More than 100 editors have signed a letter co-ordinated by Press Gazette and the Society of Editors to warn that the draft code of practice on use of the Regulation of Investigatory Powers Act puts journalists’ sources at risk.

Politicians promised new controls in the code, but instead the new draft guidance states that police can continue to secretly view journalists’ phone records provided they give “special consideration” to the “proportionality” of doing so.

The draft code appears to encourage police to access journalists’ phone records by stating that they are not “privileged information”.

Society of Editors executive director Bob Satchell said: “Politicians say that terrorism laws should be used where relevant and proportionate. The police have used RIPA when it was neither. Journalism is not terrorism nor criminal.

“A powerful group of senior national, regional and local editors and broadcasters who frequently have different opinions are united in their concerns about RIPA.

 “This is not about terrorism it is about the police using a law for purposes Parliament never intended.

“Ministers should take note.”

Press Gazette editor Dominic Ponsford said: “It is unprecedented in my experience for every national newspaper editor to agree on anything. So it is highly significant that here they have said with once voice that RIPA needs tougher controls to protect journalists’ sources.

“Giving police the ability to secretly view the phone records of law-abiding journalists is not compatible with an open democratic society.”

A further 1,649 individuals, mostly journalists, have signed the Press Gazette Save Our Sources petition which is also to be submitted today as part of the RIPA consultation. 

The consultation on the Acquisition and Disclosure of Communications Data Code of Practice closes tomorrow (20 January).

Now here are the signatories:

  • Stig Abell, Managing Editor, The Sun
  • Perry Austin-Clarke, Group Editor, Newsquest Yorkshire
  • Lionel Barber, Editor, Financial Times
  • Sam Barcroft, Owner, Barcroft Media
  • Neil Benson, Editorial Director Regionals, Trinity Mirror
  • Bob Bounds, Editor, Medway Messenger
  • David Bourn, Editorial Director, Scottish Provincial Press
  • Martin Breen, Editor, Sunday Life
  • Christine Buckley, Editor, The Journalist
  • Simon Bucks, Associate Editor, Sky News
  • Tony Carlin, Editor, Evening Times
  • Ian Carter, Editorial Director, the KM Group
  • Denis Cassidy, President, National Association of Press Agencies
  • Martin Clarke, Publisher, Mail Online
  • Pete Clifton, Editor-in-Chief, Press Association
  • Paul Connolly, Readers Editor, Belfast Telegraph
  • Nick Constable, Director, West Coast News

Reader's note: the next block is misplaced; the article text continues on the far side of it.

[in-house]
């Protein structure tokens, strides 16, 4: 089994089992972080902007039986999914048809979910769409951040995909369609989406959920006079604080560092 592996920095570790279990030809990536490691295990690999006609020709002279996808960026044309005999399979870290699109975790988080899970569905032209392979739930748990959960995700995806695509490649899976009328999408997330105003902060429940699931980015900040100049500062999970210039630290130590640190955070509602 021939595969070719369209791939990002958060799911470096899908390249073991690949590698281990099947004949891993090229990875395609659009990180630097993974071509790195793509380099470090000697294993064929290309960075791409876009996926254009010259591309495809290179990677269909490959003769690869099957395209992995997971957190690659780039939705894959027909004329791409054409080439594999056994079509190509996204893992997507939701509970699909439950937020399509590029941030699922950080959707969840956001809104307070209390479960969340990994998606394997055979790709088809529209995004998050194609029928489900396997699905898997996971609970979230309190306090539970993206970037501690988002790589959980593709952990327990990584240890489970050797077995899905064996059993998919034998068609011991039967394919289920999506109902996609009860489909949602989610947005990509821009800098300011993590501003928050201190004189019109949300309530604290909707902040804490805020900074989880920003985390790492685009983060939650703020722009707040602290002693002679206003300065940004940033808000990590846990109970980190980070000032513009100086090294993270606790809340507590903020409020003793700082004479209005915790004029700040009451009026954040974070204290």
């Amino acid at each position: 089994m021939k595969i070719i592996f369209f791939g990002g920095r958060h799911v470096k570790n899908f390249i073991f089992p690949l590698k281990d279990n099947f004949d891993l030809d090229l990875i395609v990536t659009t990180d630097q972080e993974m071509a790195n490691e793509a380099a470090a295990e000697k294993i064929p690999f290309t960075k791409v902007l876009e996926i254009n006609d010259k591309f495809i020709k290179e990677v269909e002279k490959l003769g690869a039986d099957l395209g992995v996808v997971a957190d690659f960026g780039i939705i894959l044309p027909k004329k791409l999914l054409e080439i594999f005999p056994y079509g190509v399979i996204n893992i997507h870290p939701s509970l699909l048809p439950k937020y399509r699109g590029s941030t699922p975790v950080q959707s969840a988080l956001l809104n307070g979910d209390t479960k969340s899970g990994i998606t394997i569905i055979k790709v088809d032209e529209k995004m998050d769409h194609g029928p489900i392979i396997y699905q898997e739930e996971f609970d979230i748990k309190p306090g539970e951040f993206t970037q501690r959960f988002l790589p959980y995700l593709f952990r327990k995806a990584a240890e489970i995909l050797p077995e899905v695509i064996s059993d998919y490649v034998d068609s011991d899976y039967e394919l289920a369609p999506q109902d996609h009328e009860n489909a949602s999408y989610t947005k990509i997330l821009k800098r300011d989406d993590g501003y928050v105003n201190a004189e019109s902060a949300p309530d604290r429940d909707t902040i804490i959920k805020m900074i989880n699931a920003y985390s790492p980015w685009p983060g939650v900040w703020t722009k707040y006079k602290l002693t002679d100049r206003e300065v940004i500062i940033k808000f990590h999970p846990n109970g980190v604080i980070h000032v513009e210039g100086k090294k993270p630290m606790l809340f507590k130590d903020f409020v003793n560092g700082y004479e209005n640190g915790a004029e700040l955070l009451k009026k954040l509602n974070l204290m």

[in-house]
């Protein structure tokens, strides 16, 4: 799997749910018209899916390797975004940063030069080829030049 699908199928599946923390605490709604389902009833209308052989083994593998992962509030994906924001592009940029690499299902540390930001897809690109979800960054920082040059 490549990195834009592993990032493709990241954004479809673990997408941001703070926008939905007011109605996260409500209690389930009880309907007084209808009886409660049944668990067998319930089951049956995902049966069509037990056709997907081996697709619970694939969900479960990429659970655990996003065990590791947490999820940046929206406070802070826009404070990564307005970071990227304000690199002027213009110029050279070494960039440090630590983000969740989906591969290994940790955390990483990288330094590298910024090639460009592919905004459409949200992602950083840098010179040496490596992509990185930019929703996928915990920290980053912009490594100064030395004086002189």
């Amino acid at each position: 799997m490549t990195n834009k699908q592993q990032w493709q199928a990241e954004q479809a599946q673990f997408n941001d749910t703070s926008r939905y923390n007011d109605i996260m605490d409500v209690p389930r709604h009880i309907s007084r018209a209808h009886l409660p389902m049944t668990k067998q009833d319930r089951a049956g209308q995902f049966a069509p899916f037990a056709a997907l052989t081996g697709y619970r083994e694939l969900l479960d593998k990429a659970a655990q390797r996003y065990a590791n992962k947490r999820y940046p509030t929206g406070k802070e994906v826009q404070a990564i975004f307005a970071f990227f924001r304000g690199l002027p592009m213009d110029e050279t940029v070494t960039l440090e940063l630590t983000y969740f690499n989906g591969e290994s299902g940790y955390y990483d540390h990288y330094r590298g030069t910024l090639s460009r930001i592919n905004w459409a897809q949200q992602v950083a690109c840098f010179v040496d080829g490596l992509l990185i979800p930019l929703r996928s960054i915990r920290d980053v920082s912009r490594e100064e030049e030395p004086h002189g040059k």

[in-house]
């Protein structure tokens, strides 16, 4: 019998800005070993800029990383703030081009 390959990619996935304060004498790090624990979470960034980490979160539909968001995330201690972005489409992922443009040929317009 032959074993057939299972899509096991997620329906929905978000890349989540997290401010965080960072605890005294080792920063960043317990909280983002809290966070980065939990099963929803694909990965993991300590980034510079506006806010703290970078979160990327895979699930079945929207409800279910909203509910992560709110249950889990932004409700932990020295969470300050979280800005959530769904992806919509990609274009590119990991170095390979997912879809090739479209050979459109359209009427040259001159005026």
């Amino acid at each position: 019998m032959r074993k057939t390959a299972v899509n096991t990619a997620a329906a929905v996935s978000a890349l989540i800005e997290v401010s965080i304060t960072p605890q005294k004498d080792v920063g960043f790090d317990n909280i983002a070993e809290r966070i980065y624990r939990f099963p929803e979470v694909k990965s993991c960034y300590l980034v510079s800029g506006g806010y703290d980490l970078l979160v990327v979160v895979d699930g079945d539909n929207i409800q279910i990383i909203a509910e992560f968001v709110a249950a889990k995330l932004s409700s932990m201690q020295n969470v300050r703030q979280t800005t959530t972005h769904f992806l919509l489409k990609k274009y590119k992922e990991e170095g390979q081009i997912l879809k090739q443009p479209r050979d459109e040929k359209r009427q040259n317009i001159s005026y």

• Jason Cowley, Editor, New Statesman
  • Allan Crow, Editor, Fife Free Press
  • Paul Dacre, Editor, Daily Mail and Associated Group Editor in Chief
  • Bart Dickson, Editor, Pressteam Scotland
  • David Dinsmore, Editor, The Sun
  • Ted Ditchburn, Managing Director, North News and Pictures
  • Noel Doran, Editor, The Irish News
  • Oliver Duff, Editor, The i Paper
  • Denise Eaton, Editor, Kent Messenger
  • Chris Elliott, Readers Editor, The Guardian
  • Lloyd Embley, Editor-in-Chief, Trinity Mirror
  • Robin Esser, Executive Managing Editor, Daily Mail
  • Chris Evans, Director of Content and Editor, The Daily Telegraph
  • Kate Farrington, Director, West Coast News
  • Lynne Fernquest, Editor, Bath News & Media
  • Charles Garside, Assistant Editor, Daily Mail
  • Liz Gerard, Editor, SubScribe
  • Mike Gilson, Editor, Belfast Telegraph
  • Sarah Goldthorpe, Editor, Soldier magazine
  • Alison Gow, Digital Innovations Editor, Trinity Mirror Regionals
  • Toby Granville, Group Editor, Daily Echo & Dorset Echo
  • Geordie Greig, Editor, The Mail On Sunday
  • Jonathan Grun, Emeritus Editor, Press Association
  • David Helliwell, Editor, News & Star/The Cumberland News
  • Ian Hislop, Editor, Private Eye
  • Neil Hodgkinson, Editor, Hull Daily Mail
  • David Holdsworth, Controller, BBC English Regions
  • Michael Jermey, Director of News and Current Affairs, ITV
  • Peter John, Group Editor, Newsquest Worcester/Stourbridge
  • Rachael Jolley, Editor, Index on Censorship
  • Mark Jones, Editor, Gazette Newspapers
  • David Jordan, Director of Editorial Policy and Standards, BBC
  • Gary Lawrence, Group Editor, Swindon Advertiser
  • Mark Leech, Offside Sports Photography
  • Michael Leidig, Editor, Central European News
  • Luke Lewis, Editor, Buzzfeed UK
  • Lisa Markwell, Editor, Independent on Sunday
  • Leigh Marles, Editor, Wirral Globe
  • Donald Martin, Editor-in-Chief, DC Thomson Newspapers
  • John Mulholland, Editor, The Observer
  • Ian Murray, Editor-in-Chief, Southern Daily Echo
  • Dawn Neesom, Editor, Daily Star
  • Victoria Newton, Editor, The Sun on Sunday
  • Rachel Oldroyd, Managing Editor, the Bureau of Investigative Journalism
  • Barrie Phillips-Jones, Editorial Director, NWN Media
  • Dominic Ponsford, Editor, Press Gazette
  • Amol Rajan, Editor, The Independent
  • Alan Rusbridger, Editor-in-Chief, Guardian News & Media
  • John Ryley, Head of Sky News
  • Gerry Sammon, Editor, Rochdale Observer, Middleton Guardian, Heywood Advertiser
  • Sarah Sands, Editor, Evening Standard
  • Mike Sassi, Editor, Nottingham Post
  • Bob Satchwell, Executive Director, Society of Editors
  • Jason Seiken, Editor-in-Chief, Telegraph Media Group
  • Moira Sleight, Editor, Methodist Recorder
  • Chris Smith, UK Editor, Digiday
  • Shailesh Solanki, Editor, Eastern Eye
  • Paul Staines, Editor, Guido Fawkes’ Blog
  • Jon Steafel, Deputy Editor, Daily Mail
  • Ian Stewart, Editor, The Scotsman and Scotland on Sunday
  • Beverly Thomas, Managing Editor, Cambrian News Ltd
  • Darren Thwaites, Editor-in-Chief, Trinity Mirror North East
  • Martin Townsend, Editor, Sunday Express
  • Richard Trinder, Managing Editor, The Yorkshire Times
  • Catherine Turnbull, Editor, Haverhill Echo
  • Nick Turner, Head of digital content development, Cumbrian Newspapers
  • Fran Unsworth, Director, BBC World Service Group
  • Kevin Ward, Editor, South Wales Argus
  • John Wellington, Managing Editor, Mail on Sunday
  • Neil White, Editor in Chief, Local World Derbyshire & East Staffordshire
  • Hugh Whittow, Editor, Daily Express
  • Doug Wills, Managing Editor, Evening Standard and Independent titles
  • Giles Winn, Editor, The Murnaghan Programme, Sky News
  • Richard Wintle, Editor, Calyx News Agency
  • John Witherow, Editor, The Times
  • Peter Wright, Editor Emeritus, Associated Newspapers
  • Ted Young, Editor, Metro

To read the entire letter, go here.

In Liberty,
Michael Krieger